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In this Tokyo food guide, you’ll find our recommendations for 20 of the best eateries in the city! From the best sushi to the latest food craze to iconic street food, here are the dishes you must try when visiting Tokyo.
Places To Eat In Tokyo
It’s no exaggeration when we say that food alone is a strong reason to visit Tokyo. Decades of artistry and dedication to perfection have earned this culinary paradise in Japan more Michelin awards than anywhere else in the world except France. Are you ready to experience an epic gastronomic adventure?
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First, what should you eat? With so many incredible food choices and so little time, how do you make the most of your trip? Fortunately, there is no such thing as bad food in Tokyo. Be it cheap eats or fancy cuisine, there is an option to suit every traveler’s budget.
Here, we’ve put together a list of the best places to eat in Tokyo. There are 20 of them, which we believe are really special and iconic for Tokyo You’ll also find our recommended restaurants and locations for each meal, so you know where to find them This is by no means an exhaustive list – but enough to get you started. Yes, you want to be hungry!
Tokyo, the sushi capital of the world, offers you next-level sushi that sets it apart from the rest of the world. Two key winning factors: plenty of fresh seafood and the time-honored skills required to make vinegared rice or sushi rice. After all, sushi is best synonymous with Japanese cuisine.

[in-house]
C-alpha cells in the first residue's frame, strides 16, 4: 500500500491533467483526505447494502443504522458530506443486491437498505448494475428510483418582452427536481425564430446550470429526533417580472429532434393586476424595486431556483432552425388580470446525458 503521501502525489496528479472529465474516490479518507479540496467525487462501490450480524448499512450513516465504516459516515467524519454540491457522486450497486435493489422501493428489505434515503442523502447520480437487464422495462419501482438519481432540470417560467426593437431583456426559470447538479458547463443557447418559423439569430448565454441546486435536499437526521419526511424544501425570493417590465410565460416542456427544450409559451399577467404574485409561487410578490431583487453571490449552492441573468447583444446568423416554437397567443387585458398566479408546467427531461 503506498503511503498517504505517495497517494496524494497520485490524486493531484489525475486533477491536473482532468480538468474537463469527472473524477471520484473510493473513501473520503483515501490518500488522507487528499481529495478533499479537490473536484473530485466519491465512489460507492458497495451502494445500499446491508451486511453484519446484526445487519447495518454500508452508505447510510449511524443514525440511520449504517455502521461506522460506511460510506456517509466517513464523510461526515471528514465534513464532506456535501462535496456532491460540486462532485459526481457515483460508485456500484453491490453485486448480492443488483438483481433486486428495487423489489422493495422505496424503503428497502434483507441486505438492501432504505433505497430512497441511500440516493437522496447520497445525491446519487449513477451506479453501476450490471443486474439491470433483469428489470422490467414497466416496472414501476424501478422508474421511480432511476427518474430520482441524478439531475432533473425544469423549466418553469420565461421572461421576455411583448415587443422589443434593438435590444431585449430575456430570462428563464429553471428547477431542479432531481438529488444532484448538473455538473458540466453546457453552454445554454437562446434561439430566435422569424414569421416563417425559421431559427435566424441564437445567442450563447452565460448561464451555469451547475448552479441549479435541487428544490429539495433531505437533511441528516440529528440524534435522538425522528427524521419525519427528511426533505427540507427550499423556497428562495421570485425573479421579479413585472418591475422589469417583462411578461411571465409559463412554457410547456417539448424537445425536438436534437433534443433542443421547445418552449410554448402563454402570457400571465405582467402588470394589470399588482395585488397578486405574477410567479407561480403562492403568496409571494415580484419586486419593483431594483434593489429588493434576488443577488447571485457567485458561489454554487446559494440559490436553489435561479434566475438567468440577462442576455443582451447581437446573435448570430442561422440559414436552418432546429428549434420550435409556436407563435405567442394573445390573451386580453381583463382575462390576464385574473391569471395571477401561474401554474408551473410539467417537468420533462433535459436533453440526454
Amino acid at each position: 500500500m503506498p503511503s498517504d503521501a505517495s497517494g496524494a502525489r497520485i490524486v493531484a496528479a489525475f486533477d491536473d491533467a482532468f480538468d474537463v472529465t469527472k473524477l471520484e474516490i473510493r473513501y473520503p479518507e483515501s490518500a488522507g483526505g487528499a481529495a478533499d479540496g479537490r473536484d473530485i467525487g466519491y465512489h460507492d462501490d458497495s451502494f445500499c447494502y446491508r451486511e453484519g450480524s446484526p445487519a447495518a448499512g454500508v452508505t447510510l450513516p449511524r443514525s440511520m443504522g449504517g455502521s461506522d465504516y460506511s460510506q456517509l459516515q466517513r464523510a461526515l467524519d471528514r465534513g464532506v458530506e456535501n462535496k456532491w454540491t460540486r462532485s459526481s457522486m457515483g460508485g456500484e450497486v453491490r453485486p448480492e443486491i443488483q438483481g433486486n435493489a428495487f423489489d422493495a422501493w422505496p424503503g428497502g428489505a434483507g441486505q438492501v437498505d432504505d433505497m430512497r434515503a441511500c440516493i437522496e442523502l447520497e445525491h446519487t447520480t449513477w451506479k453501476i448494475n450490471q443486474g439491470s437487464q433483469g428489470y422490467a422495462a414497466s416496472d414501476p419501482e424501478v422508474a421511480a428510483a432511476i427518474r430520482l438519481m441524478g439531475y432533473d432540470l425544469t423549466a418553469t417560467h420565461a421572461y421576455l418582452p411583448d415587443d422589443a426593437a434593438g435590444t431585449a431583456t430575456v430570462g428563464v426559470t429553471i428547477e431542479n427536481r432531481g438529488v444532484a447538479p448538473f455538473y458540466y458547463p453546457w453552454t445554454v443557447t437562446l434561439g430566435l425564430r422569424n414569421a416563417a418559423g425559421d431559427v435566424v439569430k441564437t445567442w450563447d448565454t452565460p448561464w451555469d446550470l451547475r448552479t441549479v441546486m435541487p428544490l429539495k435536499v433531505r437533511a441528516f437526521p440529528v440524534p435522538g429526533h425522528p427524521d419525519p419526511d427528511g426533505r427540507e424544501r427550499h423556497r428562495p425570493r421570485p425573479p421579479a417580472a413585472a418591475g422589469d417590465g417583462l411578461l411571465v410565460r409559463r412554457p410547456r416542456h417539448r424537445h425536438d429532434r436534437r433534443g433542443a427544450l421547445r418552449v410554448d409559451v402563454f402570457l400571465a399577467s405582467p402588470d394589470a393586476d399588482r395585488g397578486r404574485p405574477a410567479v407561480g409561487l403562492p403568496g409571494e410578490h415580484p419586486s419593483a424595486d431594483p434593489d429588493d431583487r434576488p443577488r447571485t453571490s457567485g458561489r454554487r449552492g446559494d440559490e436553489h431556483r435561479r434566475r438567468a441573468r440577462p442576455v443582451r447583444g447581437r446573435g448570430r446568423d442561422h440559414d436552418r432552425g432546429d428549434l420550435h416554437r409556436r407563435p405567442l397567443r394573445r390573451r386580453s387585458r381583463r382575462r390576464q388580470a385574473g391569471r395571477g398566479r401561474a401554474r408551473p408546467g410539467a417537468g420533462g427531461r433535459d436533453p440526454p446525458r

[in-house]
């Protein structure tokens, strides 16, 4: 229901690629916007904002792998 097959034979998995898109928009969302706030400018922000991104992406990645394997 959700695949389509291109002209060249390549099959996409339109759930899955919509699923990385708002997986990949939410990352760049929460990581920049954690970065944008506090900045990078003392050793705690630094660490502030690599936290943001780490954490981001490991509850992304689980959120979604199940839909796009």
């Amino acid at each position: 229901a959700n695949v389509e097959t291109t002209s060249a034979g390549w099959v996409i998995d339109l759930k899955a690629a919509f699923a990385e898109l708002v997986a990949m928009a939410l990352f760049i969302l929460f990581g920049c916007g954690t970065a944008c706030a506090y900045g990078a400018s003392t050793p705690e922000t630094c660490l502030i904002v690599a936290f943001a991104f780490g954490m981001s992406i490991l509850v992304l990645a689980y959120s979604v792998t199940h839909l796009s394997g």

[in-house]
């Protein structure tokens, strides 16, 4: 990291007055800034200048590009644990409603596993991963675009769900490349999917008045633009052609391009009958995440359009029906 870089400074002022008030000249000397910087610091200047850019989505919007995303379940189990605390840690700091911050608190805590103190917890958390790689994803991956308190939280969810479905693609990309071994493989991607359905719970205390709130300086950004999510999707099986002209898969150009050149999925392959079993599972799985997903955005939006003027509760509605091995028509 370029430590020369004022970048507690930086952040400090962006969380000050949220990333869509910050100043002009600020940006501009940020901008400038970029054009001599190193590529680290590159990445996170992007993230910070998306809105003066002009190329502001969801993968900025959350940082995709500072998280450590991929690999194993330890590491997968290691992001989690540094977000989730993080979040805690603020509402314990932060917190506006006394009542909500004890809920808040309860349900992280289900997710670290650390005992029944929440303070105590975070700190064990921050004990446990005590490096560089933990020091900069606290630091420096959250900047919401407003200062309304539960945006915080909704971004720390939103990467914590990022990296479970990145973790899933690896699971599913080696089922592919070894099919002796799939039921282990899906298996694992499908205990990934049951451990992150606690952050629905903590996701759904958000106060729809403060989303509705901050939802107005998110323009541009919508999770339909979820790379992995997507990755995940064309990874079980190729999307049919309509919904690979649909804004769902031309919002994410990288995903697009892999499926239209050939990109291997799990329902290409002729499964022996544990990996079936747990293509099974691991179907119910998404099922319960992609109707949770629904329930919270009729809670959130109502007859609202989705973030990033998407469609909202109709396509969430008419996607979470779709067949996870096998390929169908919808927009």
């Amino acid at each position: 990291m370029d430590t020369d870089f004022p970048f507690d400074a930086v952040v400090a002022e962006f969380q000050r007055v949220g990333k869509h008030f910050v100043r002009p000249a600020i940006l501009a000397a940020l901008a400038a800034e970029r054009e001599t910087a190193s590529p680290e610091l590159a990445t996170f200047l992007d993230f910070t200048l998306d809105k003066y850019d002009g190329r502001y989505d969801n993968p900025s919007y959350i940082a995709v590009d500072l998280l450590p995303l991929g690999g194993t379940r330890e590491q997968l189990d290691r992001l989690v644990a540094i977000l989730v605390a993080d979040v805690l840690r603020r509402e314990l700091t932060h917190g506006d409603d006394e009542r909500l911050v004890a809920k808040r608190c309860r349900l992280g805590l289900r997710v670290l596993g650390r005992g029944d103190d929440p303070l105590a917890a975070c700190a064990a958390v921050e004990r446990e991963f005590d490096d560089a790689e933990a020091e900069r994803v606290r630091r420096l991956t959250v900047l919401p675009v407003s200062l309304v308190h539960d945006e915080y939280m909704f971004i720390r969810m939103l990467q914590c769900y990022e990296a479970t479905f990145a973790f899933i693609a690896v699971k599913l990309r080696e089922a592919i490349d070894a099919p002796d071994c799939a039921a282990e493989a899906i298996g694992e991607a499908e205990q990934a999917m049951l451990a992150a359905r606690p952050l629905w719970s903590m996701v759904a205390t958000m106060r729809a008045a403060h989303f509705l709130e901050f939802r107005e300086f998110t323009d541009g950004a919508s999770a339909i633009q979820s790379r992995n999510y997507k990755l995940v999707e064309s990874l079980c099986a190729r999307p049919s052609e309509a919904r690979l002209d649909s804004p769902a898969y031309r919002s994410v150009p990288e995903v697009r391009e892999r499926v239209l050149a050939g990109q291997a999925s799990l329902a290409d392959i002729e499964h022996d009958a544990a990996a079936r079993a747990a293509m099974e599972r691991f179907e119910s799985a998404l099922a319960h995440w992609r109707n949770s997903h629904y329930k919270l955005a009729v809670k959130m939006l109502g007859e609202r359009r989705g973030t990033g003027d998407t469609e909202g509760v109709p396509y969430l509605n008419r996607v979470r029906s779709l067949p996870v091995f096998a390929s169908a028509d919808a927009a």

The best news is that good sushi can be found everywhere in Tokyo and for every budget. Want to enjoy sushi on a tight budget? Head to the cheap and casual kaiten sushi (conveyor belt sushi) restaurant, where you can get great seafood without breaking the bank. This is our favorite place to enjoy as much sushi as possible! For a one-of-a-kind sushi experience, there are acclaimed Michelin-starred establishments you can admire (if your budget allows).
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Also, you can’t go wrong with any of the sushi joints inside the famous Toyosu Fish Market. Go early and treat yourself to some sushi breakfast. Sushi Dai and Daiwa Sushi are the best, but any shop lined with locals won’t disappoint.
Chewy noodles, jammy ramen egg, juicy char siu pork, bamboo shoots and nori sheet broth in a piping hot bowl. Raman needs no introduction. Taking the world by storm in recent years, this soul food from Japan has dominated Tokyo’s food scene, and it just keeps getting better.
You can find ramen shops that serve a variety of ramen bowls, behind train stations and department buildings, in hidden streets or sandwiched between rows of food stalls. There are tonkatsu ramen, shio ramen, miso ramen, spicy shoyu ramen, tsukemen, and cold ramen. By all means, explore all the options you want, because this is the place to get your ramen fix. Escape!